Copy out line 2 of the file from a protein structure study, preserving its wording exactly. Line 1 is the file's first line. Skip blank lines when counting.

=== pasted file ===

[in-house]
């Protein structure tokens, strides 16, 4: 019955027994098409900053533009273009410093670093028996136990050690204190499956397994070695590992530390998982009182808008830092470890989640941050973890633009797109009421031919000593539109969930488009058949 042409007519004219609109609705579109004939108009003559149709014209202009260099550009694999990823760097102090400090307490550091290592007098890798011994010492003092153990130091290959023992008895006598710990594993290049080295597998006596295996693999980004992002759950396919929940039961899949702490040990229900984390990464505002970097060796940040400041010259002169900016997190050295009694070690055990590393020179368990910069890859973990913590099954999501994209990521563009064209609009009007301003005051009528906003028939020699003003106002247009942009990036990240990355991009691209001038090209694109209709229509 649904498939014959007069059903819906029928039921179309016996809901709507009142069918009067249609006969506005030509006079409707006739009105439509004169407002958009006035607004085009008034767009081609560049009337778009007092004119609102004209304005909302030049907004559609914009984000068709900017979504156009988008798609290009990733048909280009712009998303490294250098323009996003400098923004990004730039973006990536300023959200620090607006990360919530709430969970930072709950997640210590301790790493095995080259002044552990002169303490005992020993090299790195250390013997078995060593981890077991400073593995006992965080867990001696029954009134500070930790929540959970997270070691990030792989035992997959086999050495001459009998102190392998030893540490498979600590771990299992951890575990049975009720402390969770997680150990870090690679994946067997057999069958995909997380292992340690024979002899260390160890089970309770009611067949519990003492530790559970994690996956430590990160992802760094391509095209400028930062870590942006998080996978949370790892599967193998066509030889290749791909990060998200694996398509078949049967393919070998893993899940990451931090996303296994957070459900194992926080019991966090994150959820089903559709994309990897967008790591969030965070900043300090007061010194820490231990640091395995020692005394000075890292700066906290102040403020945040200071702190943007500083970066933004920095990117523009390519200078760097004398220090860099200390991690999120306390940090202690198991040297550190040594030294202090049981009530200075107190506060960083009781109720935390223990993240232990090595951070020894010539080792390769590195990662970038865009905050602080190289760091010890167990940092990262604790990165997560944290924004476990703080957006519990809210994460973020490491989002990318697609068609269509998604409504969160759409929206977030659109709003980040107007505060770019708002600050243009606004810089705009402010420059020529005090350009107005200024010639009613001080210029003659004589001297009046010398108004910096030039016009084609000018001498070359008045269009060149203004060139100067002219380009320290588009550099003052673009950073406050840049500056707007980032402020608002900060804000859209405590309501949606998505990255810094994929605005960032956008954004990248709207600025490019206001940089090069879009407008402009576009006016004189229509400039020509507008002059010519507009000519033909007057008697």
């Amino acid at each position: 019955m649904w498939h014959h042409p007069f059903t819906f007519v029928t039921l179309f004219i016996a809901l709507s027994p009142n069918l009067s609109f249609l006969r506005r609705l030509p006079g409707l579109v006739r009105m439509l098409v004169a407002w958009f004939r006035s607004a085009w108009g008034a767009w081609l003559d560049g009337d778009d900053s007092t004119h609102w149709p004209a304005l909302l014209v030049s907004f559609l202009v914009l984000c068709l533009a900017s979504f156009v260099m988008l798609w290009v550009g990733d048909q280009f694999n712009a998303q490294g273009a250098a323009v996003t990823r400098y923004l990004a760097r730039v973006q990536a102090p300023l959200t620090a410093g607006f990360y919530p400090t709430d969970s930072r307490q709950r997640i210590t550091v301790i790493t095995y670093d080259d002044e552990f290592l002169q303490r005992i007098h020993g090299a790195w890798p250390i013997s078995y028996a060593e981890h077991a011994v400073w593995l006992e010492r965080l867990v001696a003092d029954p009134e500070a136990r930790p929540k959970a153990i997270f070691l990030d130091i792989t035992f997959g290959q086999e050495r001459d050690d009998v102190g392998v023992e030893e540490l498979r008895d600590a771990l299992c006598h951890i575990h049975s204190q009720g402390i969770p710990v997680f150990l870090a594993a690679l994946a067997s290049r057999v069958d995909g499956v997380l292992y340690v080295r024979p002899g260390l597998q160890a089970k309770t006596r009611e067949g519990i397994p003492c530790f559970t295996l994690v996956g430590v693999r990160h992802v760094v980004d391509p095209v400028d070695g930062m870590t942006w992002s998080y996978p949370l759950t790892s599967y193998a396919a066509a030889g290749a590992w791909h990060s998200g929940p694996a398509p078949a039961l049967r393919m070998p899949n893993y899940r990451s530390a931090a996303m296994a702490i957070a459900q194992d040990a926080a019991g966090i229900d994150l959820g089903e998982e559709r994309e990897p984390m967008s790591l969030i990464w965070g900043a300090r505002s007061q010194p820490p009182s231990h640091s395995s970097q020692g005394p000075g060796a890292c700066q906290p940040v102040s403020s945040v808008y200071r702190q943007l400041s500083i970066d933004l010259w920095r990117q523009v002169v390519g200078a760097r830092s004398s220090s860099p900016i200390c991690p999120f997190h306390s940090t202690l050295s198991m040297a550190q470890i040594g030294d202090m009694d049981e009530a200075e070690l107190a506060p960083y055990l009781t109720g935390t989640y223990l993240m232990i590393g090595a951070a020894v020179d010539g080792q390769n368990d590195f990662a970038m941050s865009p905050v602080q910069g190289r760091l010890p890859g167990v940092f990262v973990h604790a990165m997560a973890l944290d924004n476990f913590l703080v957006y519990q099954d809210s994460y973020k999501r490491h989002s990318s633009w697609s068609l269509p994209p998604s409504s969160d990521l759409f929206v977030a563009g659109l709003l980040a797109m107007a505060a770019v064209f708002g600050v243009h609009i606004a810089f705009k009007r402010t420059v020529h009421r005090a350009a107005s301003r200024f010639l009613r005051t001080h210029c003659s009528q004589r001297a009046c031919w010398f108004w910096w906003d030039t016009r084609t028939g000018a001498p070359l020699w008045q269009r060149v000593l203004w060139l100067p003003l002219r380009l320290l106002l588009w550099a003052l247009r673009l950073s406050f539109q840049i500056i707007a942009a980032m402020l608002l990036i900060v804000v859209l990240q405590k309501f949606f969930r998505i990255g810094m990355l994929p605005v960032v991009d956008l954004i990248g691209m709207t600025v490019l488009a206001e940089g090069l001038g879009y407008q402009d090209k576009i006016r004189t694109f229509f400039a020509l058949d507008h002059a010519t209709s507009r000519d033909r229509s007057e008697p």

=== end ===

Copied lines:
């Protein structure tokens, strides 16, 4: 019955027994098409900053533009273009410093670093028996136990050690204190499956397994070695590992530390998982009182808008830092470890989640941050973890633009797109009421031919000593539109969930488009058949 042409007519004219609109609705579109004939108009003559149709014209202009260099550009694999990823760097102090400090307490550091290592007098890798011994010492003092153990130091290959023992008895006598710990594993290049080295597998006596295996693999980004992002759950396919929940039961899949702490040990229900984390990464505002970097060796940040400041010259002169900016997190050295009694070690055990590393020179368990910069890859973990913590099954999501994209990521563009064209609009009007301003005051009528906003028939020699003003106002247009942009990036990240990355991009691209001038090209694109209709229509 649904498939014959007069059903819906029928039921179309016996809901709507009142069918009067249609006969506005030509006079409707006739009105439509004169407002958009006035607004085009008034767009081609560049009337778009007092004119609102004209304005909302030049907004559609914009984000068709900017979504156009988008798609290009990733048909280009712009998303490294250098323009996003400098923004990004730039973006990536300023959200620090607006990360919530709430969970930072709950997640210590301790790493095995080259002044552990002169303490005992020993090299790195250390013997078995060593981890077991400073593995006992965080867990001696029954009134500070930790929540959970997270070691990030792989035992997959086999050495001459009998102190392998030893540490498979600590771990299992951890575990049975009720402390969770997680150990870090690679994946067997057999069958995909997380292992340690024979002899260390160890089970309770009611067949519990003492530790559970994690996956430590990160992802760094391509095209400028930062870590942006998080996978949370790892599967193998066509030889290749791909990060998200694996398509078949049967393919070998893993899940990451931090996303296994957070459900194992926080019991966090994150959820089903559709994309990897967008790591969030965070900043300090007061010194820490231990640091395995020692005394000075890292700066906290102040403020945040200071702190943007500083970066933004920095990117523009390519200078760097004398220090860099200390991690999120306390940090202690198991040297550190040594030294202090049981009530200075107190506060960083009781109720935390223990993240232990090595951070020894010539080792390769590195990662970038865009905050602080190289760091010890167990940092990262604790990165997560944290924004476990703080957006519990809210994460973020490491989002990318697609068609269509998604409504969160759409929206977030659109709003980040107007505060770019708002600050243009606004810089705009402010420059020529005090350009107005200024010639009613001080210029003659004589001297009046010398108004910096030039016009084609000018001498070359008045269009060149203004060139100067002219380009320290588009550099003052673009950073406050840049500056707007980032402020608002900060804000859209405590309501949606998505990255810094994929605005960032956008954004990248709207600025490019206001940089090069879009407008402009576009006016004189229509400039020509507008002059010519507009000519033909007057008697």